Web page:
Raising Poland China Hogs (Part II): The 1936 Farmall Model F-30
Brian Wayne Wells
(As published in the September/October 2008 issue of
Belt Pulley Magazine)
As noted previously, Waseca County is located in the flat plains of southern Minnesota. (See the article called “Raising Poland China Hogs in Waseca County” in the May-June 2008 issue of Belt Pulley magazine.) The soil of these plains is a dark, rich, gumbo-type of soil. This type of soil is perfect for raising corn. One of the lesser populated townships in Waseca County is Byron Township. Byron Township is located on the southern boundary of Waseca County. As noted previously, one particular farmer in Byron Township was celebrating the Christmas holidays of 1935 with his parents and other family members when the great Christmas Eve snow storm of 1935 struck. The storm isolated the family on the farm for a number of days before the roads were cleared enough for travel off the farm. (Ibid.)
On this hog farm, Christmas was an important time for the farming operation because it was “farrowing time” for the registered purebred Poland China sows that were owned by our Byron Township farmer. He was pleased to see that each of his sows had given birth to a large litter of baby pigs during this farrowing season. Furthermore, the sows and baby pigs all seemed to be adjusting well to each other. The Poland China sow is known to be a good mother to her pigs, but, as noted in the previous article, our Byron Township farmer had made the decision last summer (1935) to enlarge his breeding stock by adding four new bred gilts. He now had twelve sows and twelve litters of baby pigs rather than a mere eight litters of previous years. The four new gilts were “first time mothers.” Our Byron Township farmer always worried about the emotional reaction of first-time mothers to their first litter of pigs, but now in the weeks following the holidays, he could see that even the young gilts were getting along well with their baby pigs.
The farrowing season kept our Byron Township farmer busy with chores in the hog house. The whole hog house was divided into separate pens as each of the twelve “families” had their own pen. Each sow had to be fed and watered in her own pen twice a day. As the baby pigs became larger and were able to get around relatively independently, there was less chance of them being, accidentally, laid on and crushed to death by their mother or by the other large sows. Accordingly, the partitions separating each mother and their litters could be removed and the sows and their litters could be allowed to interact with each other. Feeding and watering would be more communal and could be simplified to take less time. Nonetheless, the “hog house chores” of feeding and watering remained a twice-a-day activity.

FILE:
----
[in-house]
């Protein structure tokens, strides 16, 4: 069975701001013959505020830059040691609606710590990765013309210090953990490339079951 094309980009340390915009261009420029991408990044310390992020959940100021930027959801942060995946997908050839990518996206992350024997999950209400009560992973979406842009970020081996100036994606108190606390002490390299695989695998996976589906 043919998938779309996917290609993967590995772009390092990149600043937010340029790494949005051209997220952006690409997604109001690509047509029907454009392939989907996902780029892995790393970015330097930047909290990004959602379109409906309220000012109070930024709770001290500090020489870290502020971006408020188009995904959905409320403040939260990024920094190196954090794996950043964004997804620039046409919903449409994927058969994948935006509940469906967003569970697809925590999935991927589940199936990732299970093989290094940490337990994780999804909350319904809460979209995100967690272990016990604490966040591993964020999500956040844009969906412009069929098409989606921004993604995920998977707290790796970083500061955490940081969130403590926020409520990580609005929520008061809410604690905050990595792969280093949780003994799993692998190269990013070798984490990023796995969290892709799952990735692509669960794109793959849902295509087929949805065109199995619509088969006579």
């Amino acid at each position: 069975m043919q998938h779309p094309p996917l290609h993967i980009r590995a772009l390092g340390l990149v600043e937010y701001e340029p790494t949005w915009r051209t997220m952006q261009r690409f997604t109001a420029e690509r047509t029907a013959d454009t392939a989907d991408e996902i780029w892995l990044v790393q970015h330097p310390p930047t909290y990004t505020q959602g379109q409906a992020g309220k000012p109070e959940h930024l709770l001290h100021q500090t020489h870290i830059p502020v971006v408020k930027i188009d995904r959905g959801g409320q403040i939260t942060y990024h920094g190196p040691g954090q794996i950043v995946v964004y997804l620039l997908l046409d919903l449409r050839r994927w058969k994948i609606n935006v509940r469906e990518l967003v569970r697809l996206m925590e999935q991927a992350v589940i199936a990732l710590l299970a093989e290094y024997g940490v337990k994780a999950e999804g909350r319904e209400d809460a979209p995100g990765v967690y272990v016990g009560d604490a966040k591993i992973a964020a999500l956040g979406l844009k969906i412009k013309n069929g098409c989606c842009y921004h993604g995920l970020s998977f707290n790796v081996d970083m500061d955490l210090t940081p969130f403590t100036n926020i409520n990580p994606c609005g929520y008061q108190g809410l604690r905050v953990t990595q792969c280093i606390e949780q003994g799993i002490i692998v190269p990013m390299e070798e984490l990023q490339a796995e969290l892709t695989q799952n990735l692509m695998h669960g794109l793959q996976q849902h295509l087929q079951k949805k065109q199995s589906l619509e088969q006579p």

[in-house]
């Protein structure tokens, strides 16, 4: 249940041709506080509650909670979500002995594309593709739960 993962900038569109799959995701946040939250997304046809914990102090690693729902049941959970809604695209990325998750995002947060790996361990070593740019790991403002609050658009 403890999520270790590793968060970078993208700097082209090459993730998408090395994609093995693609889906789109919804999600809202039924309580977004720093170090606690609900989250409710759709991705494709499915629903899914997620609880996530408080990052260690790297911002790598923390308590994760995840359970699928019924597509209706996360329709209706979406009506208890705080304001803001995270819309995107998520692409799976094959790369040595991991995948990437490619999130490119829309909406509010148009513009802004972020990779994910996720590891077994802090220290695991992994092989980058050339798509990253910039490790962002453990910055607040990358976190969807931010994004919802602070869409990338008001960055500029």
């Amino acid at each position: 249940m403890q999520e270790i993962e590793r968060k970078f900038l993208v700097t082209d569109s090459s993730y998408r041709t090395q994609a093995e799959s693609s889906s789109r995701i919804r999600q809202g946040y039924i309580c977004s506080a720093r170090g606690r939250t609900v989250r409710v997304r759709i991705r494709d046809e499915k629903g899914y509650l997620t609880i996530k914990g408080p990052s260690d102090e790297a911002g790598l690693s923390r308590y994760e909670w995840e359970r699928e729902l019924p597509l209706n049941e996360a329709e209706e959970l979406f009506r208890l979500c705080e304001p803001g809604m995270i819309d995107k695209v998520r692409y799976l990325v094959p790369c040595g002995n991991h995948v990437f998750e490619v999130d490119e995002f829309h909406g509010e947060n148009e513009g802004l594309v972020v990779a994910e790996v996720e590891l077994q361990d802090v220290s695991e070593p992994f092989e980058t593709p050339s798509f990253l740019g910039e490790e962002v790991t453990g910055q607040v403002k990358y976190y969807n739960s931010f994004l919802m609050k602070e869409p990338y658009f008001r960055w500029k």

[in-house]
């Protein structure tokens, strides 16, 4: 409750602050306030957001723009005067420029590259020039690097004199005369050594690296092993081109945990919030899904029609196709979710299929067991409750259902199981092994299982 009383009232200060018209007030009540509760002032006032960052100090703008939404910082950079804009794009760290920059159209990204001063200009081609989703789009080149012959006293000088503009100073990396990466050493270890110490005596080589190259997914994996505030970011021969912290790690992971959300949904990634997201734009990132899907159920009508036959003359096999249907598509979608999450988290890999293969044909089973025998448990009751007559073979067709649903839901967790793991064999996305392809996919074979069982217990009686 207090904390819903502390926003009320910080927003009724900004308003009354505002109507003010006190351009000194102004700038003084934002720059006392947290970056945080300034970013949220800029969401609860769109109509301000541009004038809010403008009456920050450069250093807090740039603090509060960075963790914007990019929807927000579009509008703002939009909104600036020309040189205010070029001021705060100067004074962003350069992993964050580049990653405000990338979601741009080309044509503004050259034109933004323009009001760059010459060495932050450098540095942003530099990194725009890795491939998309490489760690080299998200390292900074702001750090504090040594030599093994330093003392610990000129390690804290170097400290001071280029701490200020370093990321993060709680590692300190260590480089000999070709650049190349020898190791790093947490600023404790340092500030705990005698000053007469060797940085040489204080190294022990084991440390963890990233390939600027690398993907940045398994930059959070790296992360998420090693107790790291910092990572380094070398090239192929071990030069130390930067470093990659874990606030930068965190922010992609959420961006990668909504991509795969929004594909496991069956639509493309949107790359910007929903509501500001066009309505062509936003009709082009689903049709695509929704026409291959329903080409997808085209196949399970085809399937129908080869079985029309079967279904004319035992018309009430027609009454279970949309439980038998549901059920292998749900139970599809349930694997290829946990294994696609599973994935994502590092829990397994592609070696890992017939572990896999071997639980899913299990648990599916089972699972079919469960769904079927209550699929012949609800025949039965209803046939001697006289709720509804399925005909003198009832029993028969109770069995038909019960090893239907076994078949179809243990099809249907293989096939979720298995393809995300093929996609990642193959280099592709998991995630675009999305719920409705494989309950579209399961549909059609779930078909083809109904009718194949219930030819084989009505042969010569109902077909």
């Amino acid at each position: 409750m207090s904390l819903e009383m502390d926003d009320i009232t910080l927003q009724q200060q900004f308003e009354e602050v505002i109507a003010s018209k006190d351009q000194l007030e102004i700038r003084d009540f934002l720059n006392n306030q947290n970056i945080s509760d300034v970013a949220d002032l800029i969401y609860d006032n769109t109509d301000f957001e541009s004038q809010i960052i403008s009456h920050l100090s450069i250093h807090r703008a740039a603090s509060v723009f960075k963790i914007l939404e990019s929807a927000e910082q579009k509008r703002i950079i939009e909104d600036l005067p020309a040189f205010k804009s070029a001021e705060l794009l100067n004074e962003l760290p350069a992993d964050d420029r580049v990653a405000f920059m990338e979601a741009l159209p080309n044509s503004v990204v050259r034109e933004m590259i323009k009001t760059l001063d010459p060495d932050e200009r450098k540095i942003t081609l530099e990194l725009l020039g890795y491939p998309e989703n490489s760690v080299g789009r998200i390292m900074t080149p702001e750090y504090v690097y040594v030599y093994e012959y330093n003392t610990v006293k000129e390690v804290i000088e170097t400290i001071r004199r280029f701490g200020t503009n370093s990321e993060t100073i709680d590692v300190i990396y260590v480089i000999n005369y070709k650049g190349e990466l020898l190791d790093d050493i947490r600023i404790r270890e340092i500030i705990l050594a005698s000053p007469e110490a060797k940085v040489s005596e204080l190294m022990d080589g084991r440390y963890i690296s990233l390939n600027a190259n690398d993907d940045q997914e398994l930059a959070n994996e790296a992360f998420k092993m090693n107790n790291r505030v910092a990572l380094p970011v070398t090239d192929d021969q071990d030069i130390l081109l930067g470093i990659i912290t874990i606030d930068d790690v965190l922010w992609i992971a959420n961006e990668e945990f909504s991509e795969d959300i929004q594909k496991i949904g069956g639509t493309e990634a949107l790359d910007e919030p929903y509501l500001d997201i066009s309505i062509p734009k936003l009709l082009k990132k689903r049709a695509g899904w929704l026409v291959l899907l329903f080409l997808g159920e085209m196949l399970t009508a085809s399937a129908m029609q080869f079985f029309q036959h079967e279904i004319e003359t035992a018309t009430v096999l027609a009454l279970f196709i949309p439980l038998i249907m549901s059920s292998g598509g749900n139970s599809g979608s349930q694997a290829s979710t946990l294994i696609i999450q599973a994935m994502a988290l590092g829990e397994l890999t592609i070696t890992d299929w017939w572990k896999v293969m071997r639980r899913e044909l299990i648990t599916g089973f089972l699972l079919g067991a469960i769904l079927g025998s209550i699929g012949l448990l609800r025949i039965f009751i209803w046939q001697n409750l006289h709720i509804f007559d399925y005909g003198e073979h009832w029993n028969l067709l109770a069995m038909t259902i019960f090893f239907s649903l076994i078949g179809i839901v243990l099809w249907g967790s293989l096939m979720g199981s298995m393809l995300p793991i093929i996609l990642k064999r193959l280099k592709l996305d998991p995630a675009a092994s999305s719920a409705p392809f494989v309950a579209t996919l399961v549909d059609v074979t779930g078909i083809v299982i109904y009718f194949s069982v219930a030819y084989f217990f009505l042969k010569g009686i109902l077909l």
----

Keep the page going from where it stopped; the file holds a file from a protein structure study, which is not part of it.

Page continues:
Having enlarged his breeding stock by 50%, our Byron Township farmer would now have 50% more feeder pigs to raise than in previous years. Thus, our Byron Township farmer knew that he would be busier this year than ever before—especially, once the springtime field work began. Currently, our Byron Township farmer had two Farmall Regular tractors available to him on his farm. Although one of the Farmall Regulars actually belonged to his father, who lived on a separate farm building site located about a ½ mile away. His father still regularly helped with the day to day farming activities. They had purchased both of these Farmall Regulars in 1928 with the intent of speeding up their summertime work of cultivating the corn. Now when they went to the field in the summer with the cultivators mounted on both tractors, they could cover a lot of ground in a short time. However, they had purchased the two tractors seven years ago. His father was not as able to do manual labor around the farm as he had in the past. After all, his father had actually retired and sold the farm to our Byron Township farmer seven years ago.
This last August at the 1935 Minnesota State Fair, while the family was making their annual trip to show the pigs at that fair, our Byron Township farmer had been intrigued by what he saw at the large International Harvester Company exhibit on “Machinery Hill” on the fairgrounds. The 1935 State Fair was his first real chance to see the full line of tractors that the International Harvester Company was now offering to the farming public. In July of 1931, International Harvester had introduced a new larger Farmall tractor (Oscar H. Will & Todd Markle, Collector’s Originality Guide: Farmall Regular and F-Series [Voyaguer Press: St. Paul, Minnesota, 2007] p. 51). When tested at the University of Nebraska from October 9 through October 23, 1931, the new larger Farmall was shown to deliver 20.27 horsepower (hp.) to the drawbar and 30.29 hp. to the belt pulley. Because of its belt horsepower rating, the tractor became known as the Farmall 30, or the F-30 for short. Continue reading Raising Poland China Hogs in Waseca County, Minnesota (Part 2)